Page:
California's 'Practice' Test is for Real
Ninth graders in California who volunteered to take what many believed would be a practice run of the state's new high school exit exam received a surprise last week when they learned, just two days before exam day, that the test would count.
Faced with opposition from Senate Republicans, supporters of a plan to make last week's scheduled administration of the test a dry run fell three votes short of reaching the two-thirds majority needed to pass the emergency state legislation.
Ninth grade students who pass the reading, writing, and mathematics portions of the exam will not have to sit for the test again. Those who do not pass the test, which is required for graduation beginning in 2004, will have other opportunities to do so.
Vulnerable to Lawsuits
Democratic lawmakers contend that by failing to approve a delay of the first official administration of the exit exam, Republican senators sabotaged an effort to establish cutoff scores based on a complete sampling of students. The sample will be incomplete this year because the test is voluntary, and next year those students who have already passed the exam will be able to opt out of taking it again. The result, Democratic legislators say, is that the state could be more exposed to lawsuits challenging the graduation requirement.
"For whatever reason, [the Republicans] chose to potentially jeopardize our accountability system," said Sen. Jack O'Connell, the Democratic lawmaker who sponsored the legislation, which was backed by Gov. Gray Davis, another Democrat. "There's no question that we are more vulnerable today to a legal challenge as a result of the Senate Republicans' unwillingness to help us protect the integrity of this test."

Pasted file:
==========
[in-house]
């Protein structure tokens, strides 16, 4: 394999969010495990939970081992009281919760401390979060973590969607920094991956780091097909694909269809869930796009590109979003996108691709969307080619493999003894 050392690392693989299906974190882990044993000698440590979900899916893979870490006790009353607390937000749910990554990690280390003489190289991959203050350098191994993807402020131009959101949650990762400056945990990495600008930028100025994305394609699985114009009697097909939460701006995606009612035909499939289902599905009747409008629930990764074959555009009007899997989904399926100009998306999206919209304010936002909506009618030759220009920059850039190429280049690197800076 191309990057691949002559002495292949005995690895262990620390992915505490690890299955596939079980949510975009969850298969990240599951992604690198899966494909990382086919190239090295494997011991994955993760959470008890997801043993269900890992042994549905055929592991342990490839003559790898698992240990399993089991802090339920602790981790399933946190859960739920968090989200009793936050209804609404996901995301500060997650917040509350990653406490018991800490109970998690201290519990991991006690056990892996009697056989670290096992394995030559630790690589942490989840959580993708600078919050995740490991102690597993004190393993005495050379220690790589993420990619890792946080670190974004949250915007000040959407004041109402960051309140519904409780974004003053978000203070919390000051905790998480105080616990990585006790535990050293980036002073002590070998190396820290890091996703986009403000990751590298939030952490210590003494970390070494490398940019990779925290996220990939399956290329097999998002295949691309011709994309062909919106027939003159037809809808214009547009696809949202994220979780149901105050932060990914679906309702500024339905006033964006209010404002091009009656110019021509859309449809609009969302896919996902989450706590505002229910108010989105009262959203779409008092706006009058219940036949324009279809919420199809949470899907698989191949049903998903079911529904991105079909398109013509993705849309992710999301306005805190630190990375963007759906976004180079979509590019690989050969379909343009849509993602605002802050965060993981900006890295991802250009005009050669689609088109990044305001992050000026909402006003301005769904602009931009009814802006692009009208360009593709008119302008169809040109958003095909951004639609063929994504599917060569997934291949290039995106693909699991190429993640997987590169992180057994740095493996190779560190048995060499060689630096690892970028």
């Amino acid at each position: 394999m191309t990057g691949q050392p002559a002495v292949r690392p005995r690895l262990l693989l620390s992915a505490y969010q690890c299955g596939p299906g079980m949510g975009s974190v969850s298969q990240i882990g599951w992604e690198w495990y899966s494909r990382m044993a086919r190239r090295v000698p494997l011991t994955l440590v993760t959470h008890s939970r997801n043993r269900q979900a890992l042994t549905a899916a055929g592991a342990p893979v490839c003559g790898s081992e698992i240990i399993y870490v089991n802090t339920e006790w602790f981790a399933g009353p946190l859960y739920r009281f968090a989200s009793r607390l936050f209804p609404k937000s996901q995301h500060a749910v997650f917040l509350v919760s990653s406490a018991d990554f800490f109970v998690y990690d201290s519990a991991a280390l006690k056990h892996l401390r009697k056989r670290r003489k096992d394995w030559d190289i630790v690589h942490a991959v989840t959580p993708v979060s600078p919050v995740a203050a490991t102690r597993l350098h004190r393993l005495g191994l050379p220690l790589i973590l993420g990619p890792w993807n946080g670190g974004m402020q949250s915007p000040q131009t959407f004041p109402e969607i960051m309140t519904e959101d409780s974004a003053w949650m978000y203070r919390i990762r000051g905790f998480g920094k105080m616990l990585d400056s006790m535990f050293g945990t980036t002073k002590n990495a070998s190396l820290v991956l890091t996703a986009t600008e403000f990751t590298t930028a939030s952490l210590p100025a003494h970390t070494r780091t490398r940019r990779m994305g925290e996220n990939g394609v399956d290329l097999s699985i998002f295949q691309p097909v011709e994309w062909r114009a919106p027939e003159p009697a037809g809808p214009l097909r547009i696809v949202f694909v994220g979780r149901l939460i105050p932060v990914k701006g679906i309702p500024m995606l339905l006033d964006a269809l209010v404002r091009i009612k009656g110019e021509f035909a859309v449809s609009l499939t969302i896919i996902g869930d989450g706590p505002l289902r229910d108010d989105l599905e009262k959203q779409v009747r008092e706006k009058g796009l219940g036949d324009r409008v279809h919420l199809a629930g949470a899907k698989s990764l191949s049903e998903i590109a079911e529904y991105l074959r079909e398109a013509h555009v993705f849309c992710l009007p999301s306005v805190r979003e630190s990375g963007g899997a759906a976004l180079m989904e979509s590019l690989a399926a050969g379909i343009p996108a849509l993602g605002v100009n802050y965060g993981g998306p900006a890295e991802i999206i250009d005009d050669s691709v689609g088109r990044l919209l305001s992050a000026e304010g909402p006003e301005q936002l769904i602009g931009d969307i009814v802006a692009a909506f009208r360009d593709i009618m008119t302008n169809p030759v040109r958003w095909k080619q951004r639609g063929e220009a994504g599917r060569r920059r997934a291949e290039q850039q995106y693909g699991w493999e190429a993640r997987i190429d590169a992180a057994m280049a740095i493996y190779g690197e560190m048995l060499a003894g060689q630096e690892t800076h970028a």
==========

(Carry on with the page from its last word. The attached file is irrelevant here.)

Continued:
But Republican Sen. Raymond N. Haynes said that all the Democrats' talk of test validity was merely a cover-up for deeper fears that California students will not perform well on the exam.
"They're afraid that more than half the kids will fail this test, and it will expose to the world how badly schoolkids are doing," Mr. Haynes said. "Every other reason for making the test voluntary was not grounded in fact."
Over the past month, state Superintendent of Public Instruction Delaine Eastin has kept superintendents apprised of the progress of the proposal to change the implementation schedule of the exit exam. While the correspondence made it clear that the bill still needed to be approved by the legislature and signed by the governor to become law, education department spokesman Doug Stone acknowledged that there was likely some confusion in the days leading up to the test.
"There was a sense within the education community that it wasn't a big deal to have this passed," Mr. Stone said. "I think there were some mixed messages out there. It ended up placing ninth graders and their parents and teachers in an awkward situation."
Still, Mr. Stone added, the controversy over the implementation date is not a reflection of the quality of the test itself. "We still believe that it is a high-quality product that meets the needs of the state," he said.
Ninth graders who took the test this month likely will receive some results early this summer, but will not learn whether they passed or failed the test until late summer or early fall. State education officials said they were still determining whether to set cutoff scores for the exam based on the performance of 9th graders who took the test this year, those who participated in a field test last year, or a combination of the two.
Vol. 20, Issue 26, Page 20